Article 23 of the Quebec Charter of Human Rights and Freedoms states that “Every person has a right to a full and equal, public and fair hearing by an independent and impartial tribunal, for the determination of his rights and obligations or of the merits of any charge brought against him”.
In other words, everyone had the right to be heard by the courts in Quebec. This might not always seem as though it is the case. It has happened in superior court that there are so many cases to be heard that you do not feel you got the time you needed and deserved. judges do make mistakes and for that reason we have the appeal courts to bring forward any error of fact or law. The Quebec judicial system consists of first instance courts (Court of Quebec and Superior court) and appeal courts (Court of appeal and Supreme court of Canada).
The municipal courts, Court of Québec, Superior Court, Federal Court and The Human Rights Tribunal are the courts of first instance in Quebec. They are the first to hear a case. This is done by dealing with evidence and hearing witnesses. The municipal courts deal with cases where municipalities try to claim money that they are owed by their residents or cases where residents are in breach of municipal laws. The Court of Québec has three divisions: the Civil Division, the Criminal and Penal Division, and the Youth Division. On the other hand, the Superior Court hears claims of $85,000 or more. The Federal Court decides cases that concern federal government responsibilities. Lastly, the Human Rights Tribunal deals with discrimination, harassment, or exploitation cases.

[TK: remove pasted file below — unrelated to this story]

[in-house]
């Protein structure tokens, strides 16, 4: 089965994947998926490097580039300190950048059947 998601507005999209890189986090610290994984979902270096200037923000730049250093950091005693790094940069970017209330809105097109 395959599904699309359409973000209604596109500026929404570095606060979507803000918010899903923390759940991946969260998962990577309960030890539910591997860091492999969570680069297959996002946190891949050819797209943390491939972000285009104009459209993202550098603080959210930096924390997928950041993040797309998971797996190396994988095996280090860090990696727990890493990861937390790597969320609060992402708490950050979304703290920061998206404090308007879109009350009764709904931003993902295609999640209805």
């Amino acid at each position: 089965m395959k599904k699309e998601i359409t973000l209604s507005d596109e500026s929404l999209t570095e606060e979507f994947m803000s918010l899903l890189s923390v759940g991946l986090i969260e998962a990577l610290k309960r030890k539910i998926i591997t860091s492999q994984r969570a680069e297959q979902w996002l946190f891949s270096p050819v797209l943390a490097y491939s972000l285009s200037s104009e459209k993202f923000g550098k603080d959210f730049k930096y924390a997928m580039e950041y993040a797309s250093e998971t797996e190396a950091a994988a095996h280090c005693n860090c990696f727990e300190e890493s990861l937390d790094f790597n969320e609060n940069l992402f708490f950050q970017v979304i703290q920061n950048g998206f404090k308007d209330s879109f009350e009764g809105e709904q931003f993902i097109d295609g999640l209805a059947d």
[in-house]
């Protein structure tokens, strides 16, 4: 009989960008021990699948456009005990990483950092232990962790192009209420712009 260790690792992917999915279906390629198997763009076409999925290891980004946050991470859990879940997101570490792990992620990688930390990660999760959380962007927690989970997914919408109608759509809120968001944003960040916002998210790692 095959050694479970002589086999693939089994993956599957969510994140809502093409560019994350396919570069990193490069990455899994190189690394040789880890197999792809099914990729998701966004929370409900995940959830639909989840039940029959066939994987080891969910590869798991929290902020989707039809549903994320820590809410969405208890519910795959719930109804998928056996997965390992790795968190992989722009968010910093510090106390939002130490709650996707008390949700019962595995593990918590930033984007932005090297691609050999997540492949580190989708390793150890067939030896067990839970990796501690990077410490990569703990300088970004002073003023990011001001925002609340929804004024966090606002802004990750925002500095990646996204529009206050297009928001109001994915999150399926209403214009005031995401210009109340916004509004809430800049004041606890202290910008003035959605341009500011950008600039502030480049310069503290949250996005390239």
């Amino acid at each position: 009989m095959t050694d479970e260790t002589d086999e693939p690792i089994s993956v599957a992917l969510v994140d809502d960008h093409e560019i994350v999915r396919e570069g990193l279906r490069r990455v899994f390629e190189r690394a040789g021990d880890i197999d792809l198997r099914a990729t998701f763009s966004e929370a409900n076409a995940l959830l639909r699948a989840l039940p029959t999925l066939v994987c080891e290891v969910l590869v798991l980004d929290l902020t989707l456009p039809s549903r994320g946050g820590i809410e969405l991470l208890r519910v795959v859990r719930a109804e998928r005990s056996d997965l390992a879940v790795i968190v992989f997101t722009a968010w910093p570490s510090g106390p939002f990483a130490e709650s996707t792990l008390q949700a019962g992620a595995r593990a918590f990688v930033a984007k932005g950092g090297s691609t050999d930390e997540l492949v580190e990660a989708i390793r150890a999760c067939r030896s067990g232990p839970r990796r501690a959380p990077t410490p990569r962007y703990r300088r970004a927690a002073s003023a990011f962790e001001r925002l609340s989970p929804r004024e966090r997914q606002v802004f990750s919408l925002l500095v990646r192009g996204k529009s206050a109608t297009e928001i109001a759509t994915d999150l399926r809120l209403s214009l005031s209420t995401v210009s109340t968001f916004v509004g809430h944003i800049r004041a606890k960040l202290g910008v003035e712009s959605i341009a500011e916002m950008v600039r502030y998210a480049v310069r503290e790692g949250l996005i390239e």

The Federal Court of Appeal, the Court of Appeal of Quebec and the Supreme Court of Canada are the appeal courts in Quebec, meaning they hear decisions of the courts of first instance that were appealed. Federal Court decisions can be appealed to the Federal Court of Appeal. Other appeals of decisions of the courts of first instance are heard by the Court of Appeal of Quebec. Not all decisions can be appealed, sometimes you must ask permission and other times it can be automatic. Small claims decisions are final and without appeal. The person appealing the decision (appellant) must prove that the first judge made a mistake of law, and the other party (respondent) is allowed to argue against it. The Supreme Court of Canada is the final court in the country, and except certain criminal cases, you must be given permission to bring an appeal there. It hears appeals from the appeal courts of all the provinces and territories. Going to court is extremely costly which is why we encourage our clients to opt for alternative methods of dispute resolution such as negotiation, mediation, and arbitration. Mediation involves an unbiased third party called a mediator who assists the parties in their negotiations. Alternatively, arbitration is when a neutral person or group of people, the arbitrator(s), hears the facts and makes a decision for the parties. Arbitrators are often experts in the area or field in dispute.
More specifically relating to family law, a Safeguard Order is an urgent decision by the court that cannot wait for the provisional measures phase or for the final trial because it requires immediate intervention. An interim/safeguard order deals with matters such as spousal support, child support, parental authority, custody, parenting time, or the use of the family residence. You apply to the Quebec Superior Court for safeguard orders. There must be a clear urgency in order for the order to be granted and it is for the most part for a maximum period of six months, which can be extended.